The Internal Revenue Service (IRS) recently implemented an enhanced identity verification and login process that requires facial identification via a selfie and a photo of an ID document – such as a driver’s license , ID card or passport – according to IRS.gov. Taxpayers will continue to access the IRS portal through IRS.gov but will now log in using their ID.me account.
See: How to login to ID.me to access all IRS online platforms
Find: Tax Filing 2022: How to Set Up ID.me for the IRS
ID.me is a third-party technology provider for the IRS that uses facial recognition to verify identity. The process is simple, fairly quick and secure. ID.me claims not to sell users’ biometric or personal information, financial or otherwise.
In a press release detailed by CNET, ID.me founder Blake Hall said, “Our 1:1 face matching is like taking a selfie to unlock a smartphone.”
What you need to know about ID.me verification
The new process is designed to make it easier and more secure for taxpayers to manage their child tax credit, verify IRS accounts and perform “other routine tasks” related to taxes, the IRS said in a news release.
If you already have an IRS username, you can continue to use those credentials to log into the site until summer 2022, but you will be prompted to create an ID.me account as soon as possible, according to IRS.gov. Those who have already set up an ID.me to access the Child Tax Credit Update Portal can use those credentials to log into any other IRS business, including tax filing. They will not have to re-authenticate their identity.
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IRS Commissioner Chuck Rettig said in the statement, “This new verification process is designed to make IRS online applications as secure as possible for individuals.”
Is the ID.me process safe from hackers?
Security expert Nick Santora, CEO of security awareness training platform Curricula, noted that the process is “absolutely more secure” than the IRS’ old identity verification methods, which largely relied part about a user’s social security number. “It sets a precedent. This is where we need to be to start taking people’s identity security seriously,” Santora told GOBankingRates.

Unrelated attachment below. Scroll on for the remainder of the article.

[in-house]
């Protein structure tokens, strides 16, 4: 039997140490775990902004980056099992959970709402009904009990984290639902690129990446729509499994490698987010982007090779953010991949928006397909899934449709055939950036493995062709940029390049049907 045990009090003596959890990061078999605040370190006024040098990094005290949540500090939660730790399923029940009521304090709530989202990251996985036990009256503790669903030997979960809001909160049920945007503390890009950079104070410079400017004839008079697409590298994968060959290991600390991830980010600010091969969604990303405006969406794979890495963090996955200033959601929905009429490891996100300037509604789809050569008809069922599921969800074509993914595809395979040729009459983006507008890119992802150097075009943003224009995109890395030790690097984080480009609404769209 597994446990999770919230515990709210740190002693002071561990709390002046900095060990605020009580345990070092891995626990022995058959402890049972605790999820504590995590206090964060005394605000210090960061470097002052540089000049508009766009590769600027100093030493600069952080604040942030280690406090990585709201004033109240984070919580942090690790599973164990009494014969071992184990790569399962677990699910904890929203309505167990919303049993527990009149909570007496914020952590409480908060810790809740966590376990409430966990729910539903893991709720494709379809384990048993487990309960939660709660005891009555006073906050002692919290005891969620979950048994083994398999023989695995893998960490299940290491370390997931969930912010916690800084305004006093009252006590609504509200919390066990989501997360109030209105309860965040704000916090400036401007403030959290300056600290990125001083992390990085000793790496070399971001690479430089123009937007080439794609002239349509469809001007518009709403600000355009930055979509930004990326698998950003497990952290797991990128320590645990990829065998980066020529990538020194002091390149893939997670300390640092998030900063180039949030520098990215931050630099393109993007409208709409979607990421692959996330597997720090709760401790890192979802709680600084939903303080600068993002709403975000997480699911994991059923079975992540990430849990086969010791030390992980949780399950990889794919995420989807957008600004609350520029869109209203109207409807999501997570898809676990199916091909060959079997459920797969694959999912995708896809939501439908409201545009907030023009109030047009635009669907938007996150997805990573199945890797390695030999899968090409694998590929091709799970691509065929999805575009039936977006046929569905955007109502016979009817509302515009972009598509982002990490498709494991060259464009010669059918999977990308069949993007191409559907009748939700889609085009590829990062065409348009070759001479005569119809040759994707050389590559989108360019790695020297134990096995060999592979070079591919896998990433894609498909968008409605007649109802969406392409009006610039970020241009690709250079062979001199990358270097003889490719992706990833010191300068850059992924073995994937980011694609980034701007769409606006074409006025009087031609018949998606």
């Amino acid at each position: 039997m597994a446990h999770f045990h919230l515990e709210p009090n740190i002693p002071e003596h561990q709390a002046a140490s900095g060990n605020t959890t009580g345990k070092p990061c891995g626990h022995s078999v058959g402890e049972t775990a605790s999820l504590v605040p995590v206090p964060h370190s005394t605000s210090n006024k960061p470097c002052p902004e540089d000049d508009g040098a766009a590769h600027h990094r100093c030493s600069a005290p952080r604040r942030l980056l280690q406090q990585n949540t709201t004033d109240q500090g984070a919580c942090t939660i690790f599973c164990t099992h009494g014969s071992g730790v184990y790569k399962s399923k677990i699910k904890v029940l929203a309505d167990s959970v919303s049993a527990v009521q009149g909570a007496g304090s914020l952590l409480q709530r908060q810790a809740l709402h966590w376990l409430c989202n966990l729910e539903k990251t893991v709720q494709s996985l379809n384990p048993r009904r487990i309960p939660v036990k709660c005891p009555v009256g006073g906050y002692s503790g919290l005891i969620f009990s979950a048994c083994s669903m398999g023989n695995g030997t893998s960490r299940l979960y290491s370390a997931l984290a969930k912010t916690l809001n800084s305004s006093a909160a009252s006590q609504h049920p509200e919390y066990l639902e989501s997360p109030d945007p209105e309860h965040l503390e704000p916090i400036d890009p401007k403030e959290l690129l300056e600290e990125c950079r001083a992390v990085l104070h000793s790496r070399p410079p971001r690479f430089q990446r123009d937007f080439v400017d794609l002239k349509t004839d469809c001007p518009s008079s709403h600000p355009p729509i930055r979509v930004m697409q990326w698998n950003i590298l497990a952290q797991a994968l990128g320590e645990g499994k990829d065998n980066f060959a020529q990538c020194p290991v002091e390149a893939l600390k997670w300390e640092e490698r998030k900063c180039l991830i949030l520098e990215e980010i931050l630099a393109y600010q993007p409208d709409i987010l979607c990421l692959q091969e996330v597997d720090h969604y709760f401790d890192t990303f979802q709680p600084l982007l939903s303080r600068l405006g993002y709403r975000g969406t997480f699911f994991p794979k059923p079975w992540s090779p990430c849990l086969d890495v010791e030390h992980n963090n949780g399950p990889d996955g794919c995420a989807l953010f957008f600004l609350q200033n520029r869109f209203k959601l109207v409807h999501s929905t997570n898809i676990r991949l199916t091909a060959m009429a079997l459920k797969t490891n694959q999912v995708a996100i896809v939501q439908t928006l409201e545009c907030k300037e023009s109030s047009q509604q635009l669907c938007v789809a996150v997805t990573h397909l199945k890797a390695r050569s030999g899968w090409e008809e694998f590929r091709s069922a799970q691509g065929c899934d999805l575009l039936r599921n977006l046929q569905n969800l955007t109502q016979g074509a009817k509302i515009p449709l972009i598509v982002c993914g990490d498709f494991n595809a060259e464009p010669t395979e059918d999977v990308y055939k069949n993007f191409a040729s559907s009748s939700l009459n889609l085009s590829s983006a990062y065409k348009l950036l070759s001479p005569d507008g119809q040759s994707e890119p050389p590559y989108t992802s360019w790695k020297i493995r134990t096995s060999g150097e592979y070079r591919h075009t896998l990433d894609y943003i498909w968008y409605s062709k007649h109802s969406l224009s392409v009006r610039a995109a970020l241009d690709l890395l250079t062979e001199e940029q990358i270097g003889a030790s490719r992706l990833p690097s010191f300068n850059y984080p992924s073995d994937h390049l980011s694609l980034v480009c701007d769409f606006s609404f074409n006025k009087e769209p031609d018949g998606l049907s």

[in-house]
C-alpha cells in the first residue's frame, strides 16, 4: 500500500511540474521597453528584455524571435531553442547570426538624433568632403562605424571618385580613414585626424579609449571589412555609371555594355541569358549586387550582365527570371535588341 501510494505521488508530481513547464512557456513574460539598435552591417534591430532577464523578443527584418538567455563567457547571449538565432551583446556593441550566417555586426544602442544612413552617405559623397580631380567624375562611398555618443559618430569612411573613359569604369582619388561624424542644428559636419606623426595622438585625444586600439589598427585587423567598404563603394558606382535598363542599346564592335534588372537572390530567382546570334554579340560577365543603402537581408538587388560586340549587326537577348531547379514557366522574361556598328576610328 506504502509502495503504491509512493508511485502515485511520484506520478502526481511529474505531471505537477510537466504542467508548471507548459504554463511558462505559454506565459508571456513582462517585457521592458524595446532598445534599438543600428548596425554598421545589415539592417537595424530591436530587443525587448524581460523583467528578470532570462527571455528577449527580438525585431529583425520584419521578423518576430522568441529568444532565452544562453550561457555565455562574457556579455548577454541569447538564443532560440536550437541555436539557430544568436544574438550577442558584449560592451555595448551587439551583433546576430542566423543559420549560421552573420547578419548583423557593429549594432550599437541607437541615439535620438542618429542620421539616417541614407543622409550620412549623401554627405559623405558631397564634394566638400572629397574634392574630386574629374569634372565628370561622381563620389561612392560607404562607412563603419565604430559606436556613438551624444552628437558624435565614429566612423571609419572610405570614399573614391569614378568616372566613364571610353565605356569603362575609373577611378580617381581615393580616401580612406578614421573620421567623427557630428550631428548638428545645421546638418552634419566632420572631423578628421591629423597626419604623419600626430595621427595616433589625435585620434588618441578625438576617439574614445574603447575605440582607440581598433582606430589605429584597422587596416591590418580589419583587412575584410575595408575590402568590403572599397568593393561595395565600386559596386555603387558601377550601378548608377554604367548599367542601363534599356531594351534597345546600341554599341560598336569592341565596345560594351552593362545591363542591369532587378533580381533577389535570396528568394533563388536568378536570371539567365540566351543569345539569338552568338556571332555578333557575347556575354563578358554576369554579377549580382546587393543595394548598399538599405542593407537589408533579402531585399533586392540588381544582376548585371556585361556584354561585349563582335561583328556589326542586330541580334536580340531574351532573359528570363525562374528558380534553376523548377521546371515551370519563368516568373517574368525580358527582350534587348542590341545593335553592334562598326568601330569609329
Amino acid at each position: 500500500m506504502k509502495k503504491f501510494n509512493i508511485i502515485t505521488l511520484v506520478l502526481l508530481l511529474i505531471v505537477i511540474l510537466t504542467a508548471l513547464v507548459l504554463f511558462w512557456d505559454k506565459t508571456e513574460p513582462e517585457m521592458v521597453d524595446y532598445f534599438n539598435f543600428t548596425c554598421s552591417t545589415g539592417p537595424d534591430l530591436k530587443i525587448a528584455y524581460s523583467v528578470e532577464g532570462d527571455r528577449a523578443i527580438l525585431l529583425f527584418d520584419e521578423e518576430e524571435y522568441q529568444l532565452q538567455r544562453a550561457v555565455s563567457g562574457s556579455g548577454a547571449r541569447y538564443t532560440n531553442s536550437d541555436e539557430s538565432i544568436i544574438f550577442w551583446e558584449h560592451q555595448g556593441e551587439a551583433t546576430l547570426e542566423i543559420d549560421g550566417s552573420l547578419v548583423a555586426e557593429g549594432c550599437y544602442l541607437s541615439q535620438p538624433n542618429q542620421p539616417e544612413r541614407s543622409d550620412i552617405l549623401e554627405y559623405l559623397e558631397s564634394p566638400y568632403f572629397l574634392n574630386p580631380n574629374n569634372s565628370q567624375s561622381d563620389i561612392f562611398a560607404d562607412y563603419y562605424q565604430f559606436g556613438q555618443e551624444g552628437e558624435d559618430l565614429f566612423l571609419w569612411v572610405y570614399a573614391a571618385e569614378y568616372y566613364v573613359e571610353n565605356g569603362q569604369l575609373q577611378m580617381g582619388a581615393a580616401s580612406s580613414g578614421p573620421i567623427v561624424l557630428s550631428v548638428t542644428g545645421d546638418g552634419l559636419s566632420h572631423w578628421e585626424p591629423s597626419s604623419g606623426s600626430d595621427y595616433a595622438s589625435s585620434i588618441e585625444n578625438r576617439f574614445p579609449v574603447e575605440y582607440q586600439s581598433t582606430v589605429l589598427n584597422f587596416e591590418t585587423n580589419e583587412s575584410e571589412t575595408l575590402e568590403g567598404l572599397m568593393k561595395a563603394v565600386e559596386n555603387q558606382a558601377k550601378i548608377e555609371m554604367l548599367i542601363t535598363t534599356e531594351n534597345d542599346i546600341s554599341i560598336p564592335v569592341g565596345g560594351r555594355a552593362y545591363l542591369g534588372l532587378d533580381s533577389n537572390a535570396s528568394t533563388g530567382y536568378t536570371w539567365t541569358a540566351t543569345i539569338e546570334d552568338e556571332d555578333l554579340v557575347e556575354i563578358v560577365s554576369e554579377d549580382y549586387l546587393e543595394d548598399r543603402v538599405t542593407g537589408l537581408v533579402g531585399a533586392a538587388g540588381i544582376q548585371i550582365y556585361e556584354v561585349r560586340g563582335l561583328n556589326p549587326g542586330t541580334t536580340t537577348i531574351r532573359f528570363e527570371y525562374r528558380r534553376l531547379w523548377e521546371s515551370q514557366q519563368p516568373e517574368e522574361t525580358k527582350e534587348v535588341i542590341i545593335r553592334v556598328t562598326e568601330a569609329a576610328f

He added that the new process recognizes that a Social Security number is not a good authentication tool. “For the most part, people’s social security numbers are already available from previous third-party data breaches.”
Santora pointed out that hackers can always try to infiltrate the system. But the ID.me process adds so many steps to authentication that it’s designed to make hackers decide such an endeavor isn’t worth it, he explained.
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With the new identity authentication process, the danger is not in hackers stealing your identity on other sites and using it to create accounts, but in using engineering tools to get you to provide them with the information they need to access your account. The system can only provide security if people use it correctly.
“A hacker can basically target you after setting up your ID.me account and doing what they do best, which is playing on your sense of urgency,” Santora said. For example, a hacker might contact you by phone or email and say they’re from ID.me – or the IRS – and that you need to reset your password or authenticate your account.
If you follow a fake website link that a hacker might provide and follow the steps they issue, you might give them access to your IRS account. “It’s no different than if you walk into your house and a burglar comes up behind you and guides you to open the door for them. They didn’t need to steal your key or make a copy of it. They just walked through the door with you,” Santora explained.
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To protect yourself, he advised, “Never use your email as a trampoline to get to a website. Don’t just bounce off the IRS site by clicking on a link. Manually enter the IRS.gov website. The agency uses this secure space to ensure that you arrive at the right place.
He added: “ID.me is a reliable and secure website. But problems might arise if hackers install fake websites that look like ID.me. Their purpose will be to entice you to visit one of these other sites.
Santora stressed that taxpayers should only access the IRS.gov portal through the direct website. Do not click on any email links or visit any websites suggested by phone or email. The IRS will never email you or call you directly asking you to access the site, verify your identity, or reset your password.
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